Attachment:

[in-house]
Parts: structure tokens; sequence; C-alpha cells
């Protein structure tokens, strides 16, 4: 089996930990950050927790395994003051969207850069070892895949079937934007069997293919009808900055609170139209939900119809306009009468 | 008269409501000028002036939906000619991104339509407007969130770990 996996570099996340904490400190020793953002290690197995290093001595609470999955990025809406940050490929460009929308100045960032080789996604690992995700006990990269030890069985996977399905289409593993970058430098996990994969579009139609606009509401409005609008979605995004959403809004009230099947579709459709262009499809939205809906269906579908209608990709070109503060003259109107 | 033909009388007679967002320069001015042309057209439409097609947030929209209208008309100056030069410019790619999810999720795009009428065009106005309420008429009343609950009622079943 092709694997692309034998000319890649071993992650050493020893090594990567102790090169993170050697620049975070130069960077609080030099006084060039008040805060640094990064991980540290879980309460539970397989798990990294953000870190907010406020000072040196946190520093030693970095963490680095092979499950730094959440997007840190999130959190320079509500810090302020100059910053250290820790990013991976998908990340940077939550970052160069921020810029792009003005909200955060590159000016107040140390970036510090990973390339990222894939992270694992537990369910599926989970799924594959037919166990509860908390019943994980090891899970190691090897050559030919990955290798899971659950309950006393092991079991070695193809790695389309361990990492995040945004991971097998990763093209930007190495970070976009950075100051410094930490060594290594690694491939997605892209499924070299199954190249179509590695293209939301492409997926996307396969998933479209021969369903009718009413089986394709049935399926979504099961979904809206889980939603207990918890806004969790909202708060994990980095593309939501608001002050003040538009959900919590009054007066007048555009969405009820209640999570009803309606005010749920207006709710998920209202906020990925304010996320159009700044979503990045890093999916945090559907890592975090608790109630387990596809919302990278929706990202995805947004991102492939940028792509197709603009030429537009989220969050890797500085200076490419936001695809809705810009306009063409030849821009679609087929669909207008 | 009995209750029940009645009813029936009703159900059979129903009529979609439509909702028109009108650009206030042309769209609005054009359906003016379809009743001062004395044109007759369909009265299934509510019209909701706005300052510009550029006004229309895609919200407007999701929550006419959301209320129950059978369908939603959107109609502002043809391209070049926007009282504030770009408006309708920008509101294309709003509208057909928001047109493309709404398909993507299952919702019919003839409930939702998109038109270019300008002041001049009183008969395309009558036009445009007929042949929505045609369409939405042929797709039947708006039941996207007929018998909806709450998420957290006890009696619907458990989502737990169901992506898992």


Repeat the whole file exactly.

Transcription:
[in-house]
Parts: structure tokens; sequence; C-alpha cells
């Protein structure tokens, strides 16, 4: 089996930990950050927790395994003051969207850069070892895949079937934007069997293919009808900055609170139209939900119809306009009468 | 008269409501000028002036939906000619991104339509407007969130770990 996996570099996340904490400190020793953002290690197995290093001595609470999955990025809406940050490929460009929308100045960032080789996604690992995700006990990269030890069985996977399905289409593993970058430098996990994969579009139609606009509401409005609008979605995004959403809004009230099947579709459709262009499809939205809906269906579908209608990709070109503060003259109107 | 033909009388007679967002320069001015042309057209439409097609947030929209209208008309100056030069410019790619999810999720795009009428065009106005309420008429009343609950009622079943 092709694997692309034998000319890649071993992650050493020893090594990567102790090169993170050697620049975070130069960077609080030099006084060039008040805060640094990064991980540290879980309460539970397989798990990294953000870190907010406020000072040196946190520093030693970095963490680095092979499950730094959440997007840190999130959190320079509500810090302020100059910053250290820790990013991976998908990340940077939550970052160069921020810029792009003005909200955060590159000016107040140390970036510090990973390339990222894939992270694992537990369910599926989970799924594959037919166990509860908390019943994980090891899970190691090897050559030919990955290798899971659950309950006393092991079991070695193809790695389309361990990492995040945004991971097998990763093209930007190495970070976009950075100051410094930490060594290594690694491939997605892209499924070299199954190249179509590695293209939301492409997926996307396969998933479209021969369903009718009413089986394709049935399926979504099961979904809206889980939603207990918890806004969790909202708060994990980095593309939501608001002050003040538009959900919590009054007066007048555009969405009820209640999570009803309606005010749920207006709710998920209202906020990925304010996320159009700044979503990045890093999916945090559907890592975090608790109630387990596809919302990278929706990202995805947004991102492939940028792509197709603009030429537009989220969050890797500085200076490419936001695809809705810009306009063409030849821009679609087929669909207008 | 009995209750029940009645009813029936009703159900059979129903009529979609439509909702028109009108650009206030042309769209609005054009359906003016379809009743001062004395044109007759369909009265299934509510019209909701706005300052510009550029006004229309895609919200407007999701929550006419959301209320129950059978369908939603959107109609502002043809391209070049926007009282504030770009408006309708920008509101294309709003509208057909928001047109493309709404398909993507299952919702019919003839409930939702998109038109270019300008002041001049009183008969395309009558036009445009007929042949929505045609369409939405042929797709039947708006039941996207007929018998909806709450998420957290006890009696619907458990989502737990169901992506898992």